Sunday, May 17, 2015

Another Visit to My Mathematical Zoo


   In my previous post, My Mathematical Zoo,  I said that I would reveal the geometric shape that has a never-changing area but a perimeter that one can make as long as desired. Here is the shape!
   How was this shape born?  It evolved from a square.
   Gather 16 small squares (cut from paper) and form a 4x4 square as seen in this figure (color is not important). Let the side of the square equal one. Therefore, each edge of a small square is one-fourth the length of the side of the square.
   Starting at the top of the square, shift the second square to the right to a position above the first square along the top edge. Continue this process in the clockwise direction.
   Now, let’s compare the area of the original square and its offspring, the funny-looking shape seen above.
   The original square has an area of 16 square units and a perimeter of 4 units. After shifting the squares, the area of the shape is still 16 square-units but the perimeter has increased to 8 units!
   Let’s build a table.
   We could continue on with area tiles but it takes a lot them and it’s easy to make mistakes. So. Let’s focus on the perimeter of one side.  In Figures 1 and 2, I started with a line one unit long and then divided the line segment into fourths.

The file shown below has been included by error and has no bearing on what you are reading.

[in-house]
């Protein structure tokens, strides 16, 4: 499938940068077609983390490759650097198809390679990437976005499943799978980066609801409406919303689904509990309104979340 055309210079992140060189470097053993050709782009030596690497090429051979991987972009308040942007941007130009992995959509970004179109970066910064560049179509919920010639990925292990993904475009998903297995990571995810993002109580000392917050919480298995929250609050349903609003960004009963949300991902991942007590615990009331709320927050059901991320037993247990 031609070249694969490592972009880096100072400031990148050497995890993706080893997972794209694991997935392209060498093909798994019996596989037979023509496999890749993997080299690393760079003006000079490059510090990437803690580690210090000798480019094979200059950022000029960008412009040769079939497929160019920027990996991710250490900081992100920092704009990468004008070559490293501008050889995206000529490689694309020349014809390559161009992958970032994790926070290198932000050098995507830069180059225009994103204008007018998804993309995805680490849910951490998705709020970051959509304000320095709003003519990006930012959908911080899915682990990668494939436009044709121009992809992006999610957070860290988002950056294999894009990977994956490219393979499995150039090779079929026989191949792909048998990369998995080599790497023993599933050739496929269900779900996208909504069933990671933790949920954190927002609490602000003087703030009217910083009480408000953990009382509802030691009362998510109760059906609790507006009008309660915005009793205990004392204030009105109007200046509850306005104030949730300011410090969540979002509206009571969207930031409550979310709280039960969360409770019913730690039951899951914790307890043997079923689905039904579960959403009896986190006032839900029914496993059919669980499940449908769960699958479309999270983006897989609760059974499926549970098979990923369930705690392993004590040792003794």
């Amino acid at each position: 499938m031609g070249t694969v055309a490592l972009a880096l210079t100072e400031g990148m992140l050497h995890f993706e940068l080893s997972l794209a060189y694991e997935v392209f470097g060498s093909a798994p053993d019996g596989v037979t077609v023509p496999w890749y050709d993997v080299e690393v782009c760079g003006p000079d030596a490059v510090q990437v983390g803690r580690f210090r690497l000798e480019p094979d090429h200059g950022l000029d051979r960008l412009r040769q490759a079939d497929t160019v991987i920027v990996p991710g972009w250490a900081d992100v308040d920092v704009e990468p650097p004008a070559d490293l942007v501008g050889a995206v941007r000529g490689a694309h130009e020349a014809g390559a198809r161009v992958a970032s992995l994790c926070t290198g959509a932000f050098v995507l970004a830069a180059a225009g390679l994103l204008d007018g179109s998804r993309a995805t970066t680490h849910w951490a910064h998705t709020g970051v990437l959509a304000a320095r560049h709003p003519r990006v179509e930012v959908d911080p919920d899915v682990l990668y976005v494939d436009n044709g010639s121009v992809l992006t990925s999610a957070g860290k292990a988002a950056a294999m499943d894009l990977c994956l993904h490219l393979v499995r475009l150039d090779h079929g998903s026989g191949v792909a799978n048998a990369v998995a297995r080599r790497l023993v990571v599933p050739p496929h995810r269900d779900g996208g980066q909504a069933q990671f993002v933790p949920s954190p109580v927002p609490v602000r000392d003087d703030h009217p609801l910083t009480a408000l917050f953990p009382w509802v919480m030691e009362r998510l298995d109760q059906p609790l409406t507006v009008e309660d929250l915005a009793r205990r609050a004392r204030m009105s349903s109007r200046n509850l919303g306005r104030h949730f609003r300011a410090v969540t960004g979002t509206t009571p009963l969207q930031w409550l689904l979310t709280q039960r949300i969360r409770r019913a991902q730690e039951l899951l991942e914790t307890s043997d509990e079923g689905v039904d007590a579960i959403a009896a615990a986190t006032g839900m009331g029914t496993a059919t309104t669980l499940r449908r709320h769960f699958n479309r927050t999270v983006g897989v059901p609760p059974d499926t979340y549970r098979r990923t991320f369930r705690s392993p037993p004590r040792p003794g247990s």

Then building on Figure 2, I duplicate the shape of the top edge of the area tiles shape, as shown in Figure 3.
   Obviously, I can do the same to the other three sides to get the following shape as seen in Figure 4.  Note that the red line is identical to the shape we obtained by shifting the area tiles.
   The advantage of the line method is that it is easily extended. Each straight-line segment in Figure 4 can also be divided into fourths and the same figure as in Figure 1, at a reduced scale, can be drawn on each of the eight red line segments that make up the top edge. The result is shown in Figure 5.
   If the above construction is applied to all four sides of Figure 4, then the following shape, Figure 6, emerges. For comparison, I’ve colored the original square yellow.
   Those with an algebraic bent will appreciate the following generalization for the perimeter of this shape.
   Now do you understand why this shape is in my Mathematical Zoo?
   Isn’t geometry a wonderful construct of the human mind and imagination? Watch this short video and see how the curve I call the Squareflake is constructed.
   To view the Scratch program used to make the video click on the following link.

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